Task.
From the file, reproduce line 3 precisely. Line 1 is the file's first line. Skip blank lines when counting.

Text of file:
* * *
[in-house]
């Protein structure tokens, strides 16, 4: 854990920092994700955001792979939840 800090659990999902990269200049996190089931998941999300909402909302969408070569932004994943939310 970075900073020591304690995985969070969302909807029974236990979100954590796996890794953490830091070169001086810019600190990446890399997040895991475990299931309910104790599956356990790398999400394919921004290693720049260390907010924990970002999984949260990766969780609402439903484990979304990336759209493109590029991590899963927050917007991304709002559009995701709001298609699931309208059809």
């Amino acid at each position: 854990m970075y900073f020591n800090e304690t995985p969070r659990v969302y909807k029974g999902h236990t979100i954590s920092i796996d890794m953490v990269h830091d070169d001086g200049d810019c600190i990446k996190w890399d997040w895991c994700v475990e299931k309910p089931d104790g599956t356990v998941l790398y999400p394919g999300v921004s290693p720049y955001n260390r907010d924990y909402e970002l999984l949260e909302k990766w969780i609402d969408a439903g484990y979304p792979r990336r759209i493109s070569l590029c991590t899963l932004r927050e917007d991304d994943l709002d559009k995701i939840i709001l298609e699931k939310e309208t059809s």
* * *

């Amino acid at each position: 854990m970075y900073f020591n800090e304690t995985p969070r659990v969302y909807k029974g999902h236990t979100i954590s920092i796996d890794m953490v990269h830091d070169d001086g200049d810019c600190i990446k996190w890399d997040w895991c994700v475990e299931k309910p089931d104790g599956t356990v998941l790398y999400p394919g999300v921004s290693p720049y955001n260390r907010d924990y909402e970002l999984l949260e909302k990766w969780i609402d969408a439903g484990y979304p792979r990336r759209i493109s070569l590029c991590t899963l932004r927050e917007d991304d994943l709002d559009k995701i939840i709001l298609e699931k939310e309208t059809s």